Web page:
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The first of two important meetings has ended in stalemate. We shall see if Texas can do better. In the first meeting, held in New York through the past few days, bishops representing dioceses which seek to be in TEC but not of TEC, met with the Presiding Bishop who is and the Presiding Bishop who is to come; with establishment bishops, moderate bishops, and less conservative conservative bishops to find a way to resolve the present crisis.

It took three days to come up with the following report:

“We had honest and frank conversations that confronted the depth of the conflicts that we face. We recognized the need to provide sufficient space, but were unable to come to common agreement on the way forward.We could not come to consensus on a common plan to move forward to meet the needs of the dioceses that issued the appeal for Alternate Primatial Oversight. The level of openness and charity in this conference allow us to pledge to hold one another in prayer and to work together until we have reached the solution God holds out for us.”

Those used to what I term 815 Mandarin, may be able to interpret the report readily. For others I supply this brief translation. The report says everyone had a chance to speak and “share”, all agreed that there ought to be “space” for everyone, or maybe space for some, but no agreement emerged about how to get to the space, or what the space looks like. Indeed it all sounds very spacey.

Having realized that there was no common agreement on a plan to help the grieving dioceses, the report goes on to agree that everyone would pray for everyone hoping that God might step in to provide the solution and answer the prayers.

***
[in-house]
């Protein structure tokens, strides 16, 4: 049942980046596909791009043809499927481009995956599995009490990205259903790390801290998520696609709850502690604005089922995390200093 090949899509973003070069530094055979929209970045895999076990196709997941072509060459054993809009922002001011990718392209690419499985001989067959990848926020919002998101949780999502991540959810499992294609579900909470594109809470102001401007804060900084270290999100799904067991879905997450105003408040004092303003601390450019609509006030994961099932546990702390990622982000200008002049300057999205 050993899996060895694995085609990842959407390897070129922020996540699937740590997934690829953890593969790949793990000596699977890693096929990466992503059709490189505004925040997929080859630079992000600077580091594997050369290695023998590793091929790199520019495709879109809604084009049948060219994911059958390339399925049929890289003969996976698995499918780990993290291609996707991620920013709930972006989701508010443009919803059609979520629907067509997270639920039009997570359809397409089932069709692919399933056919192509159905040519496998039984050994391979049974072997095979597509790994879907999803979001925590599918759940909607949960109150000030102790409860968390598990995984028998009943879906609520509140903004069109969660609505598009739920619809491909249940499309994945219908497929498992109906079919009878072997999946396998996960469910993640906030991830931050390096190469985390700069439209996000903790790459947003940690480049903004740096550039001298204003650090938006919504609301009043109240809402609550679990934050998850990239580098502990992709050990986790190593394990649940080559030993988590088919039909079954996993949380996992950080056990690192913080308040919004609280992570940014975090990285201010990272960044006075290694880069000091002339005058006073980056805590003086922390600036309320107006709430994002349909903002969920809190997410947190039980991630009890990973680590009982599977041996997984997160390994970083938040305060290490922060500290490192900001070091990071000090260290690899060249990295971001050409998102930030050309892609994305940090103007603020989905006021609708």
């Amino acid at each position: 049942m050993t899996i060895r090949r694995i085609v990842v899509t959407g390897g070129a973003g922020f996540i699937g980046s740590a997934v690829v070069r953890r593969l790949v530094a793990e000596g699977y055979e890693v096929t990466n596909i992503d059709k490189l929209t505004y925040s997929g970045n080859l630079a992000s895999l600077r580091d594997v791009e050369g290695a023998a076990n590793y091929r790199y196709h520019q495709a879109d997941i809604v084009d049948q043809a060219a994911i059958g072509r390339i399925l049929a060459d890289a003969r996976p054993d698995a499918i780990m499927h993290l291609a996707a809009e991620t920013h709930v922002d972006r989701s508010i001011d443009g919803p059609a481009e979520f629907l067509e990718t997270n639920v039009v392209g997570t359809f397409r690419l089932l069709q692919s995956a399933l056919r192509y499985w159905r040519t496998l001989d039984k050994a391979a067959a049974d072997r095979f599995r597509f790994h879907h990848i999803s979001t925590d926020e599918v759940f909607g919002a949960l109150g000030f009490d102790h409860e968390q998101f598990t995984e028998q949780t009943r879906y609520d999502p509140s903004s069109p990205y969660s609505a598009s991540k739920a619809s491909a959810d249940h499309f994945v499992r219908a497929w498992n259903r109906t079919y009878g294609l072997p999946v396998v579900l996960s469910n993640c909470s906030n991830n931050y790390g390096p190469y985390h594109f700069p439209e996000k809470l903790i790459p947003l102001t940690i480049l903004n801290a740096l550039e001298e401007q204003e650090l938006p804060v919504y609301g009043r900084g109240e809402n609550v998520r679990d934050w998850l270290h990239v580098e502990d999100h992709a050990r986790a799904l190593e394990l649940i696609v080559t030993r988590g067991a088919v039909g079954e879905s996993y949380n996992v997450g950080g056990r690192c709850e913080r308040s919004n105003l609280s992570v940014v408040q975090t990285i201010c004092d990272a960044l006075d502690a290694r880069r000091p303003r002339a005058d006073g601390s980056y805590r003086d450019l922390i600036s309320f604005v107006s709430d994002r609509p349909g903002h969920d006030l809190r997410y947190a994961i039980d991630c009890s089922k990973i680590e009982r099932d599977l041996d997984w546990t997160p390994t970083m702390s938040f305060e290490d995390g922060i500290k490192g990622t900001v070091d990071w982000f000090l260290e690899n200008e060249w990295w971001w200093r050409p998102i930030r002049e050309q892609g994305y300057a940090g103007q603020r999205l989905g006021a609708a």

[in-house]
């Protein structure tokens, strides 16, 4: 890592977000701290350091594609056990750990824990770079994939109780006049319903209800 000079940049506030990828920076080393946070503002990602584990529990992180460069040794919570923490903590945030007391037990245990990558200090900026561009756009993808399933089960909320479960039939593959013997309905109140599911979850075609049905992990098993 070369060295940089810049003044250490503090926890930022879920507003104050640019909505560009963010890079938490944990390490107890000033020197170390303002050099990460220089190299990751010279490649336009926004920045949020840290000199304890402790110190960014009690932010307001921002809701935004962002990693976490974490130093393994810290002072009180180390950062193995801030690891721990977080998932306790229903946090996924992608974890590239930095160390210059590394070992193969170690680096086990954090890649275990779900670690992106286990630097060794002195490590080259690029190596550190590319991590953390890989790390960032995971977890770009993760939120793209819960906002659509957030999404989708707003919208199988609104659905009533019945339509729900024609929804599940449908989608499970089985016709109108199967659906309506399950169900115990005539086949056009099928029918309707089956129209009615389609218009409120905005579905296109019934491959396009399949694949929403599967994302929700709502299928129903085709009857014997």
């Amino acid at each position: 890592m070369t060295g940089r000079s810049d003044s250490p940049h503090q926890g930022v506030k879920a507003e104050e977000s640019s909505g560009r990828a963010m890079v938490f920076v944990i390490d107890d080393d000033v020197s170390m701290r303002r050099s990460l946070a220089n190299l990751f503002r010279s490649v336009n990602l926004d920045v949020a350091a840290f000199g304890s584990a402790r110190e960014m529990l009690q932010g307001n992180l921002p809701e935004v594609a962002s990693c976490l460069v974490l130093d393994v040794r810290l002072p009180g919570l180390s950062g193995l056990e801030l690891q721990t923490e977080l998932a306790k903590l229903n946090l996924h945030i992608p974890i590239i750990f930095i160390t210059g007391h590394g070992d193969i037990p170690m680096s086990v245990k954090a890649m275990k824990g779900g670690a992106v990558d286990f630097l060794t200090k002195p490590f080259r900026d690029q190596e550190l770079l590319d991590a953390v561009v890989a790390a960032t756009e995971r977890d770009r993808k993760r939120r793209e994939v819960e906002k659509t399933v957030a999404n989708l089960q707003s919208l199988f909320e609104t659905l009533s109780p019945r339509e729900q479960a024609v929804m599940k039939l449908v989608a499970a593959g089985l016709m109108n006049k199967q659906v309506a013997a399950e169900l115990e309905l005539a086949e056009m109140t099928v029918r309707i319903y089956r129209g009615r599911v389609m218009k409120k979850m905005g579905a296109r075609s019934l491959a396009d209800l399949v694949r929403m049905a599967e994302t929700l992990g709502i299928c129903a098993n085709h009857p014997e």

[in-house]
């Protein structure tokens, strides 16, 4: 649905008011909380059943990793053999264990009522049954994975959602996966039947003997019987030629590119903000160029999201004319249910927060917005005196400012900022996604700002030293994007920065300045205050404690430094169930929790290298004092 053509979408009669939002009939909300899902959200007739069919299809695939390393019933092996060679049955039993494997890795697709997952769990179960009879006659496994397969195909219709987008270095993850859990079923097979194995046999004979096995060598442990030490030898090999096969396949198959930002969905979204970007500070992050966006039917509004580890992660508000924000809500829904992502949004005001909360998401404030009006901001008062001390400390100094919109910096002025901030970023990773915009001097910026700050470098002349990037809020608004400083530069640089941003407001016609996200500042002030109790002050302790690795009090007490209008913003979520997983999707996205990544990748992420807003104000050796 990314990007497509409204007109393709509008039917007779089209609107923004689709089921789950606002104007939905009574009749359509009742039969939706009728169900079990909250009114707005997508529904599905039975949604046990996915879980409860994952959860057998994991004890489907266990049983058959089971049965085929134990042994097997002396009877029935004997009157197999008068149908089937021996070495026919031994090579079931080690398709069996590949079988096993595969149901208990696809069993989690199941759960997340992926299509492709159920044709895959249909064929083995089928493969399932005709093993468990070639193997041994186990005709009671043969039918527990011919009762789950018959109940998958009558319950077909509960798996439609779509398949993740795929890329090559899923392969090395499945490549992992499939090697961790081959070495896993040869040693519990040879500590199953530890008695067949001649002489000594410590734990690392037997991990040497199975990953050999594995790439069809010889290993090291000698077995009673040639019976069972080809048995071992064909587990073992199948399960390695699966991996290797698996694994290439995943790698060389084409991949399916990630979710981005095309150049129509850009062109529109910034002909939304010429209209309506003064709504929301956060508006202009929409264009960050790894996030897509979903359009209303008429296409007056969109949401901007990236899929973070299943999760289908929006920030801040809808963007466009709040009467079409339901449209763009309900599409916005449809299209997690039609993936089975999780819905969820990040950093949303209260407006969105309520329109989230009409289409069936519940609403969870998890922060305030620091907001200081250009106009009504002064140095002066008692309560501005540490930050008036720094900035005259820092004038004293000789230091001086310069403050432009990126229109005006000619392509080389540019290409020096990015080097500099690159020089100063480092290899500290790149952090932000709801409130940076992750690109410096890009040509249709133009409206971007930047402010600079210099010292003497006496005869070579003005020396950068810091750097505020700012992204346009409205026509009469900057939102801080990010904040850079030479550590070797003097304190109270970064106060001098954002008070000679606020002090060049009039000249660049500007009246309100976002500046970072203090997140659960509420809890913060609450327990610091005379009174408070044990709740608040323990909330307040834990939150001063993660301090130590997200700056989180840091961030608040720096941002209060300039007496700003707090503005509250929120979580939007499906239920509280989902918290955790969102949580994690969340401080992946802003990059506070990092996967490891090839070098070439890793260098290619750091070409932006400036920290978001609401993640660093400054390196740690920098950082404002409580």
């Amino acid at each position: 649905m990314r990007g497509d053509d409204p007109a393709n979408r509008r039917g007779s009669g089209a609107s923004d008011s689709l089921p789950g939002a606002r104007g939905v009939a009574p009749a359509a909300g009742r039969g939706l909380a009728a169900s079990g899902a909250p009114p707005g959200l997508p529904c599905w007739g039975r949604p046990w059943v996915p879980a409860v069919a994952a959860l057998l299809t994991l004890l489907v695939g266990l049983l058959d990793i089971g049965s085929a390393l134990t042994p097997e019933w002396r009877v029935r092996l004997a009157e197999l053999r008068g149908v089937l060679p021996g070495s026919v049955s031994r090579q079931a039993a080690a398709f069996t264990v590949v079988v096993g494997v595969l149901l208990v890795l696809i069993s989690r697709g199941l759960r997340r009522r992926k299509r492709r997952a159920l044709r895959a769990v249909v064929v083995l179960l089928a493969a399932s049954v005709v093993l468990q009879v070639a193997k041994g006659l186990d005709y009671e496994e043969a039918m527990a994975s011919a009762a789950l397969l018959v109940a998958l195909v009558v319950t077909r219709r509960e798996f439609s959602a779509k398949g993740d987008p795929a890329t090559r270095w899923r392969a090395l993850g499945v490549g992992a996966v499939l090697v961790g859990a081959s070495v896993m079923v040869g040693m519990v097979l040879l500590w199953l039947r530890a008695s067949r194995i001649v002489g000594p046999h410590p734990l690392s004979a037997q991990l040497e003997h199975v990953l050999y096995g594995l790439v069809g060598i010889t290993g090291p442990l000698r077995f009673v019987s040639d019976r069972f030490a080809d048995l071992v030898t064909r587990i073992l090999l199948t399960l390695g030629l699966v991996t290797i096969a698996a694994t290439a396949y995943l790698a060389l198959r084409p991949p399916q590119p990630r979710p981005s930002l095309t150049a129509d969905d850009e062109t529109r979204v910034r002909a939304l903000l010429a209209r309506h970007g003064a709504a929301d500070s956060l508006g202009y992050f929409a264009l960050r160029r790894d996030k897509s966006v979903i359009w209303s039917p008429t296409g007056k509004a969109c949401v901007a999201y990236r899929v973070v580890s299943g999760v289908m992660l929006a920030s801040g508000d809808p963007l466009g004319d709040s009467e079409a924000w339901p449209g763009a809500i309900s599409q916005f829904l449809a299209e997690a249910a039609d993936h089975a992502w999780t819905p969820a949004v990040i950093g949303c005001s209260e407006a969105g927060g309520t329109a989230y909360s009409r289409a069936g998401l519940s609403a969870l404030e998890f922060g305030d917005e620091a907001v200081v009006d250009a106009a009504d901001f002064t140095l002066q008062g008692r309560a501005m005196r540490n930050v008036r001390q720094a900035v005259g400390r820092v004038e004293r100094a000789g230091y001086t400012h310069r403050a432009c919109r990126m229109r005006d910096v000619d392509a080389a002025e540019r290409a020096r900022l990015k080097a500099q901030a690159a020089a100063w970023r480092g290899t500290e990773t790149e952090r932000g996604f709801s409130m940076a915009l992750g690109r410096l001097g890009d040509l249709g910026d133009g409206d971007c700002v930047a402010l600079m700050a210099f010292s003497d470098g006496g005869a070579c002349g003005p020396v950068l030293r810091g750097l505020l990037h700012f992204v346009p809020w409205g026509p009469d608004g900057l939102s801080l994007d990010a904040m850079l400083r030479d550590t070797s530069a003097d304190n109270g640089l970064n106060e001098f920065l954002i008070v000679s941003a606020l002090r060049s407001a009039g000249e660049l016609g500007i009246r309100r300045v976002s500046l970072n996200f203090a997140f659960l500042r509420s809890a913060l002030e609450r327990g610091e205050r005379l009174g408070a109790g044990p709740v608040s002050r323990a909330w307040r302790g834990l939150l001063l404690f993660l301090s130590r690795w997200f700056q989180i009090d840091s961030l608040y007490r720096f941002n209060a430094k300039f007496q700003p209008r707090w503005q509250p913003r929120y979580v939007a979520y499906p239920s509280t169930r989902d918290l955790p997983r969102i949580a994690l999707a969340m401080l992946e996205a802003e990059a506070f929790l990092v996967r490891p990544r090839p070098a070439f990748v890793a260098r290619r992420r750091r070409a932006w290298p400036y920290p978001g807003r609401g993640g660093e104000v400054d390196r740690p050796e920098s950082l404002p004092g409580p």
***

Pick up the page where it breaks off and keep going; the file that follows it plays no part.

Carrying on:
One can’t imagine what useful purpose such a report serves. It states the obvious and ends in cant.

It would seem to me that it might be a good idea if the bishops all read Tom Wright’s little book: “Simply Christian.” It’s a delightful read. It demonstrates the Bishop of Durham’s ability to speak clearly to ordinary people. In the process he gently steps on the toes of fundamentalists and liberals and everyone in between. Wright, I think, asks the Church, asks our Church to get beneath our divisions and capture once again the vision of who we are and whom we serve. There’s certainly enough about justice to satisfy any liberal, enough about the visible church to delight the Catholic and enough about the Bible to resonate with the evangelical.

It is to be hoped that the bishops who meet in Texas in a couple of weeks will seek to pierce through the hopelessness of Cause and Crusade, slogans and lobbies, fears and reactions. When these bishops have something to say, it might be a good idea to hire a journalist to write the report. If they can’t say anything much, better they say nothing at all. Surely the wretched report of the New York meeting demonstrates that!